3. Take small steps

Tackling our social anxiety can mean that we may feel more anxiety as we approach things that we might have avoided before.

It can help to take small steps when trying new strategies. Think about trying something first that feels possible and positive. Once you have achieved one small step you can move on to the next (and maybe stretch just a little bit further).

During coronavirus, we have been using video calls frequently and some of your teaching may have been delivered this way. If you have avoided these sessions, for example, could you log into the call but leave your video camera off as your first step? If you have been attending but haven’t felt able to speak in discussions, could you put a comment in the chat box?

4. Look after your body

It might be helpful to think about how to manage the effect anxiety has on your body. When we are anxious, the body has an automatic reaction, which is designed to protect us from physical harm. But when there is no physical threat, it can get in our way and make things feel harder. The reaction in our body is automatic: we can't stop it happening and it can be hard to switch it off, but we can learn to manage it and reduce its impact.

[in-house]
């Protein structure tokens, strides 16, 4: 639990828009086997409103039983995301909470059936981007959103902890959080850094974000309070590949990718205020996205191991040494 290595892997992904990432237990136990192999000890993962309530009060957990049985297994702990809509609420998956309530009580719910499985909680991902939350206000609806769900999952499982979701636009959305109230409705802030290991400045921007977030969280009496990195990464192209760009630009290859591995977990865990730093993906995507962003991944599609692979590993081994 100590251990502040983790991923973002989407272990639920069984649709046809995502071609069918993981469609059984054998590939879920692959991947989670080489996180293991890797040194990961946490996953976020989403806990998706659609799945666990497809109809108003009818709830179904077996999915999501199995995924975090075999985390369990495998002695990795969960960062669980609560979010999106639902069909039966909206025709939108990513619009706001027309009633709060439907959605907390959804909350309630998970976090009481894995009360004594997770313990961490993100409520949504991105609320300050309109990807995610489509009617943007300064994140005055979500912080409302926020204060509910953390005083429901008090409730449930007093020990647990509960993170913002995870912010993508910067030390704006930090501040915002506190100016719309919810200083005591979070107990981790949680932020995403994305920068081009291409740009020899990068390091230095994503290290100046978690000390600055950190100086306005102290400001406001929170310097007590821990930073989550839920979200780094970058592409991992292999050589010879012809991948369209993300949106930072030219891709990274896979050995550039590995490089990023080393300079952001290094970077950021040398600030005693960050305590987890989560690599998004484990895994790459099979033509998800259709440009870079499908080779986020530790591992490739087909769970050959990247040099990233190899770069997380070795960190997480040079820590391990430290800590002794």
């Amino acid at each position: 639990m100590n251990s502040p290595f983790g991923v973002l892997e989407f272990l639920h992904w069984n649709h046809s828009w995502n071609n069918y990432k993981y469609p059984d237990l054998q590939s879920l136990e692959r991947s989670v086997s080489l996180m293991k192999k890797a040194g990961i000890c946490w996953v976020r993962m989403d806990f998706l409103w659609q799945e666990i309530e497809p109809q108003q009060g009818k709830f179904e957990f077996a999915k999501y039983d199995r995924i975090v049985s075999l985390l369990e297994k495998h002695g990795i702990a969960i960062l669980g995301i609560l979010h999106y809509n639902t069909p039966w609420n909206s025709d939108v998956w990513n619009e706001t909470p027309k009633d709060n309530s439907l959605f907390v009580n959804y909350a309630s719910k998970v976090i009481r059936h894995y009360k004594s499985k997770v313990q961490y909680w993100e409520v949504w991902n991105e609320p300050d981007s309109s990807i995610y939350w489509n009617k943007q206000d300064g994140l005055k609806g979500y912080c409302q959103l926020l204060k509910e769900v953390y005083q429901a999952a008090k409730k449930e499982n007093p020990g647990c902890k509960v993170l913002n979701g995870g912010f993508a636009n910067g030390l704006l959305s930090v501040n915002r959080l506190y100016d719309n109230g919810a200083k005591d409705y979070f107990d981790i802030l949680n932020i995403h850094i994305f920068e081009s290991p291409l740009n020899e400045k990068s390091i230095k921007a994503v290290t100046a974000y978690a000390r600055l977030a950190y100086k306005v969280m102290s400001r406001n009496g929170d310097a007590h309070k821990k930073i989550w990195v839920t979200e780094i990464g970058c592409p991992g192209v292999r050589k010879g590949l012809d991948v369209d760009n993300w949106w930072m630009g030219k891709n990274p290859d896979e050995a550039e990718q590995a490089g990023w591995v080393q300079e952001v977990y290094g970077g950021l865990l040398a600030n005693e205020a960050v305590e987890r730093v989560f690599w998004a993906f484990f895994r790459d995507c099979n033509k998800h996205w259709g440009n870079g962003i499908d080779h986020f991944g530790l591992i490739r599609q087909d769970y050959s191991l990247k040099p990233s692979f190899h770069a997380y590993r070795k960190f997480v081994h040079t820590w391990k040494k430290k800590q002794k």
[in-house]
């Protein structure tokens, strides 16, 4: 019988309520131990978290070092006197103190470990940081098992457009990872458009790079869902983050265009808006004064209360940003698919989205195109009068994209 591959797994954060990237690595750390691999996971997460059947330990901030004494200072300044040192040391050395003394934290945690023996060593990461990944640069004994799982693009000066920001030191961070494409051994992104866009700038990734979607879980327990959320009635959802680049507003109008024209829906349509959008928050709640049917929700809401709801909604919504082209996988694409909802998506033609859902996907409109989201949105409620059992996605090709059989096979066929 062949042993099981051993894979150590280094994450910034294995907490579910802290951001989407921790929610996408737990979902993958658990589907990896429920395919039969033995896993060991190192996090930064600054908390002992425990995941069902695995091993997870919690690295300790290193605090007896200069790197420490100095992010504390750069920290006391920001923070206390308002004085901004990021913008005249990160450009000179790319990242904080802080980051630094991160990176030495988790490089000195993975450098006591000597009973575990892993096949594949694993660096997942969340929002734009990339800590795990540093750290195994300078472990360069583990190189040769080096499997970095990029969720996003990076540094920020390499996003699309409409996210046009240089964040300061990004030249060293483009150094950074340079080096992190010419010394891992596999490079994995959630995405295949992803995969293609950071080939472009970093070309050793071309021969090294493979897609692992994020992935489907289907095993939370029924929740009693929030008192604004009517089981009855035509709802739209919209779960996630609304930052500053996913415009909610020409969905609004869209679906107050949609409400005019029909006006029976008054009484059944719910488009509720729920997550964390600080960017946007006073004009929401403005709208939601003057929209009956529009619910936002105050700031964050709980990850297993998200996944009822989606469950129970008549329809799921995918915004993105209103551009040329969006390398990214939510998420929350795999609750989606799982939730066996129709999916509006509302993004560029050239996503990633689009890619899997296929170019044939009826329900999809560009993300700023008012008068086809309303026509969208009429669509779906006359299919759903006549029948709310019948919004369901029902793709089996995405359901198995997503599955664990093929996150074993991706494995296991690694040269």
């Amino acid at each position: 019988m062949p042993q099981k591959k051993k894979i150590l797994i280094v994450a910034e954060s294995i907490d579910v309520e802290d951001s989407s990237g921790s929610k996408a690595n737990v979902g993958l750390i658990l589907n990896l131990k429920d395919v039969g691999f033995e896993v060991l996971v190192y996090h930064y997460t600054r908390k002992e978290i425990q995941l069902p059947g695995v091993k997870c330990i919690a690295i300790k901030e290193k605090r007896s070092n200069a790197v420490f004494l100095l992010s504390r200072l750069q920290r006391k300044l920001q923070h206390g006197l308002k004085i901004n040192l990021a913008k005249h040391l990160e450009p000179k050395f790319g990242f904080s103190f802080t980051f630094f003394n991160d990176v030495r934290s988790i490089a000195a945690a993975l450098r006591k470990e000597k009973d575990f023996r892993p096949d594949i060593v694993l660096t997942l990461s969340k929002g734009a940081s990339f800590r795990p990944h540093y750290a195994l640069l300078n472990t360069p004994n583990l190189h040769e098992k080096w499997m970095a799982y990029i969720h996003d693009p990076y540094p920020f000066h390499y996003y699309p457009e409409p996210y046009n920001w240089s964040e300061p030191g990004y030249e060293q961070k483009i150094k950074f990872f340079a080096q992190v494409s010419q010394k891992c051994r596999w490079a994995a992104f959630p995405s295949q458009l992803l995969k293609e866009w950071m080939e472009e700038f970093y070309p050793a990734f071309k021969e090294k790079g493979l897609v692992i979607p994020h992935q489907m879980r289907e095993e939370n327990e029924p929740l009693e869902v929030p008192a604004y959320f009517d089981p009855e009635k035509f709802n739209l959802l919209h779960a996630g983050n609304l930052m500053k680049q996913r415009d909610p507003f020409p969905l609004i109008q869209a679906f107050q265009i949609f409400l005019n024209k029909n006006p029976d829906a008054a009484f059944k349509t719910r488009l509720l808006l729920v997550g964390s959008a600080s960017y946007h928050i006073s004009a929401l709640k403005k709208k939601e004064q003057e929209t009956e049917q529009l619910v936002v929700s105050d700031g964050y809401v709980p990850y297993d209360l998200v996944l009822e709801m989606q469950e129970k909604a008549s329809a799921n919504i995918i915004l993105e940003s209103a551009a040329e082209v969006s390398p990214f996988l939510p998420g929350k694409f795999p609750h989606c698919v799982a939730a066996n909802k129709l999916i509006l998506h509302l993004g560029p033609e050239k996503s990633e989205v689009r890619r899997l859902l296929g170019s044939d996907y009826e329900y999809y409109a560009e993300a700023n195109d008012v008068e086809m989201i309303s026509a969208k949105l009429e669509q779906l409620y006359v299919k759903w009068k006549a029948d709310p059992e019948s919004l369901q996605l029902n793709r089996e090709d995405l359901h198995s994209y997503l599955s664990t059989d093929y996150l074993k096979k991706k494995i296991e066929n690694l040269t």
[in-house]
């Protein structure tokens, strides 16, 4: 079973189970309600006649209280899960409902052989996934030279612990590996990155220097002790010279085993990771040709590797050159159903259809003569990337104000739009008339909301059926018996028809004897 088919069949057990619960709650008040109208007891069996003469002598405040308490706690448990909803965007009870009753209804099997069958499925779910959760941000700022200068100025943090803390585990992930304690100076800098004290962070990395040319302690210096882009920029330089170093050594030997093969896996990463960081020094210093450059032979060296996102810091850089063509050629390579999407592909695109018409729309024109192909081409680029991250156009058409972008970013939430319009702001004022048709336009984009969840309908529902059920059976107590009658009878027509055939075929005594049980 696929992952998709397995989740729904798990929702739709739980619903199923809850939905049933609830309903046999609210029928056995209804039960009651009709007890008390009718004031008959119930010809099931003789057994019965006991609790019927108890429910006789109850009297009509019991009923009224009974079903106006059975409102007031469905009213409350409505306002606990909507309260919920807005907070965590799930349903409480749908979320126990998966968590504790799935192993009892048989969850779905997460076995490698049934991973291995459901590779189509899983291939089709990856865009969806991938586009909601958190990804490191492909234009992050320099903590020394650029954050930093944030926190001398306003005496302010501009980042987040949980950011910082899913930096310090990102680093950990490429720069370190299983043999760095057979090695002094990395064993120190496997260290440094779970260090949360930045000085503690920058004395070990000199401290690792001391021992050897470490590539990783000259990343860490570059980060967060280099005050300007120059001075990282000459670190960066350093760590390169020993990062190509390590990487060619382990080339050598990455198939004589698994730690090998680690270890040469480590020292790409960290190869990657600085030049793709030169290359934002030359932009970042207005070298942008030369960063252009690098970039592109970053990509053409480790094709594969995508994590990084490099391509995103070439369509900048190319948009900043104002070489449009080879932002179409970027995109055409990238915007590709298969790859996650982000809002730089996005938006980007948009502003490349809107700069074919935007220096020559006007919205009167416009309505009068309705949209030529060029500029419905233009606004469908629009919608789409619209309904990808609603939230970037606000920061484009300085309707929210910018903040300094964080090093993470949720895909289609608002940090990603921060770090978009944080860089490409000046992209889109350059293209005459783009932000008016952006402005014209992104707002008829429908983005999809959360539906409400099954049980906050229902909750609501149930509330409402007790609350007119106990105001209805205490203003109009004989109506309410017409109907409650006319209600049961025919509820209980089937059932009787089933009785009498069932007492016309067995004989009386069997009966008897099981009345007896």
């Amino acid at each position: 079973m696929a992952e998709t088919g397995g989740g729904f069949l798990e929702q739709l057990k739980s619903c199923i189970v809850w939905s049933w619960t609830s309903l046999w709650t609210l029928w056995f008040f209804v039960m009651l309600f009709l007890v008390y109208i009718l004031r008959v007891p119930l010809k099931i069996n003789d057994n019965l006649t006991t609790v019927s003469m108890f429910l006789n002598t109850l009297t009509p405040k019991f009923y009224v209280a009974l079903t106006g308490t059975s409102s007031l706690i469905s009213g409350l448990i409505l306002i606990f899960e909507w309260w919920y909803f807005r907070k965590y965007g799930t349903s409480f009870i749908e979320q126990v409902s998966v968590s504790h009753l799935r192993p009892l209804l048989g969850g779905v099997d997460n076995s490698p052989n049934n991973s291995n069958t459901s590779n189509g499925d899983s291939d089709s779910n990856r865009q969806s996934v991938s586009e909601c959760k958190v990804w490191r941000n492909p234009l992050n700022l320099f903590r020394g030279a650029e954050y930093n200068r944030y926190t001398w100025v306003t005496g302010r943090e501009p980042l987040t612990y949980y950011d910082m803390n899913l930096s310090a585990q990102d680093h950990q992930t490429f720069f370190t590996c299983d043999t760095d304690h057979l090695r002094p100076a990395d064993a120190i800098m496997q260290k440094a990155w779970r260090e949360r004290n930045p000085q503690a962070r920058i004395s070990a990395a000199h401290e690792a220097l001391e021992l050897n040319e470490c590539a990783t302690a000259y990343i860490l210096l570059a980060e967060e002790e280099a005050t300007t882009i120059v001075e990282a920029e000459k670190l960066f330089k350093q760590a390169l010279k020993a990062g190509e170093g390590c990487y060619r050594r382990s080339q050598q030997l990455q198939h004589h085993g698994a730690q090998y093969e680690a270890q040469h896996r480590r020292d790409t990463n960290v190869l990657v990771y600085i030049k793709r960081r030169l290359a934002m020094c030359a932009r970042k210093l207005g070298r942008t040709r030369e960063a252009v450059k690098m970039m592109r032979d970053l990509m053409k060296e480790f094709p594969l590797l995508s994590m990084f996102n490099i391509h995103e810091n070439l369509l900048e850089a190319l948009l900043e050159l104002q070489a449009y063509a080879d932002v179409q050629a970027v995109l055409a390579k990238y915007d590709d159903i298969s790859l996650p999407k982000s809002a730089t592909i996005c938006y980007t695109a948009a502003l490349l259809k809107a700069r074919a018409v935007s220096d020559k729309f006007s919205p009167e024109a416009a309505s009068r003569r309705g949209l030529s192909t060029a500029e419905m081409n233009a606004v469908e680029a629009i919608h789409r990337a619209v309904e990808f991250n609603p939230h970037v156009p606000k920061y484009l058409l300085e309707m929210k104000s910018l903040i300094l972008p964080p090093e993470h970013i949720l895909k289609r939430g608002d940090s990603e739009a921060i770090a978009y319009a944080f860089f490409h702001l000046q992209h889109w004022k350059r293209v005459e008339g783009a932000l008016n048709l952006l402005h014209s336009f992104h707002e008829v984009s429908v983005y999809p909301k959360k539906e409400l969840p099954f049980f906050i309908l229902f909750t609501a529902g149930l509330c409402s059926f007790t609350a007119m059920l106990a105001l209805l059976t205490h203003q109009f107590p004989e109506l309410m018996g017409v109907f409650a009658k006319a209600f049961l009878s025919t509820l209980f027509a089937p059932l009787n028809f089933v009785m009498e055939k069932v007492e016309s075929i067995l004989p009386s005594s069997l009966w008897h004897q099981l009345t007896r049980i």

Breathing exercises can help to reduce the physical impact. Relaxation techniques which target the muscles in our body may also help to reduce physical tension. The mind and the body are connected, so if we can calm the body down the mind usually follows.

Try this breathing exercise for stress and anxiety

5. Talk to those around you

Social anxiety may be a new experience for you, or you may have had it for a while. Either way, it can be helpful to speak to people that you trust to let them know how you’re feeling. They might not have all the answers, but they can support and encourage you as you take your small steps. Everyone has been impacted in some way by Coronavirus and they might have something that they need your support with too.

6. Be kind to yourself and note your successes

Overcoming social anxiety is possible but it can take time and won’t always happen easily. If something doesn’t go to plan, try not to criticise yourself. Try to think about the courage it took to even think about giving it a go. Every step you take is important, however small. If you manage to achieve a small step, take time to congratulate yourself.

7. Keep trying

If something doesn’t go to plan or you don’t manage to do it, try to think about what you can learn from that for next time. When we are making any changes, it is normal that not everythings works as well as we hope. These moments are not failure, they are part of the process of change. Don’t give up. Think about why you want to overcome this – it can help to write this down somewhere to remind you when you need it.

8. Use support

If social anxiety is getting in the way of your studies or your enjoyment of being a student, use the support available at your university or institution, or you may benefit from talking to your GP.